A wave of phishing attempts continues to hit Bitcoin business operators and users since a few months back, and it is completely troublesome that the Bitcoin gambling sector might be the next target of the attacks.
Although the online gaming industry already has its own set of scam stories, bettors are still warned to be extra careful when keying in their login details on any casino platform or clicking links sent to their inbox. Scammers have come up with creative schemes to phish for usernames and passwords that more vigilance is needed in order to safeguard bitcoins from possible theft online.
The latest scam has been reported to involve fake Bitcoin leaks, attracting users to take advantage of the compromised accounts, only to find out that they, themselves, have become the victim of the phishing attack.
The alleged Bitcoin leaks were presented to be from the cyrptocurrency exchange service bitcoin.lixter.com, from where 261 email IDs and passwords have been hacked. The scam scheme banks on the Bitcoin users’ greed to try out the leaked account details. Once logged in, the users will be asked to enter their own Bitcoin wallet information, and therefore, unknowingly submit their own genuine credentials to the mastermind behind the attack.
This setup raises concern for Bitcoin gambling players who may possibly be lured into doing the same in exchange for free bitcoins.
Meanwhile, more scam schemes have recently shaken popular Bitcoin platforms like CryptoCoinsNews, CoinDesk, and even Blockchain.info.
The two known Bitcoin news websites have been reported to experience the same phishing attempt to acquire bitcoins from their advertisers. CryptoCoinsNews’ CEO David Parker and CoinDesk’s Founder Shakil Khan were both used as alleged email senders who sell media spots on their respective websites.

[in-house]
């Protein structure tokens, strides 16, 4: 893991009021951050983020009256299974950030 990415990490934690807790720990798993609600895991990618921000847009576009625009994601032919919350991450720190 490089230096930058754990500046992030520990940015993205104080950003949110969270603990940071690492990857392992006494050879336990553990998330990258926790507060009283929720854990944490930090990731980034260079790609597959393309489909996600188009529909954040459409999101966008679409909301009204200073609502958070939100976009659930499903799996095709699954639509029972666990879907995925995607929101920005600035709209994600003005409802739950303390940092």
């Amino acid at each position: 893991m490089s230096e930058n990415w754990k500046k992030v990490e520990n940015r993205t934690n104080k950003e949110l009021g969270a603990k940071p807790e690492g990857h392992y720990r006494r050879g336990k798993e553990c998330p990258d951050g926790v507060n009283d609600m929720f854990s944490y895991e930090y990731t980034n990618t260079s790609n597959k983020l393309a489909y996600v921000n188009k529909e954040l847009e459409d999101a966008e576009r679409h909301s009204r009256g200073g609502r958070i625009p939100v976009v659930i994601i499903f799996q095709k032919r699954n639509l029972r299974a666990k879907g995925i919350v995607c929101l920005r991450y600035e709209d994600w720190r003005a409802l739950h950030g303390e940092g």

Bitcoin wallet provider and block explorer Blockchain.info, on the other hand, has become a popular target for scammers who are eager to phish for its users’ details.
Back in March, a phishing website disguised as a Blockchain.info ad appears on the results of Google upon searching for the brand. The company has since then already warned its clients about the nature of the link.
However, scammers hit the Bitcoin wallet provider again; this time through an email message that informs users of an attempted login to their My Wallet account, which has allegedly caused the temporary deactivation of their account. The email continues to advise the potential victims to click on the link provided to reactive their My Wallet account.
Bitcoin casino affiliates and registered players may also receive such emails once the scammers turn their focus on the online gaming industry. Therefore, bettors are advised to always verify the authenticity of the email sender or source before clicking the links and typing in login credentials to avoid succumbing to the latest phishing attacks.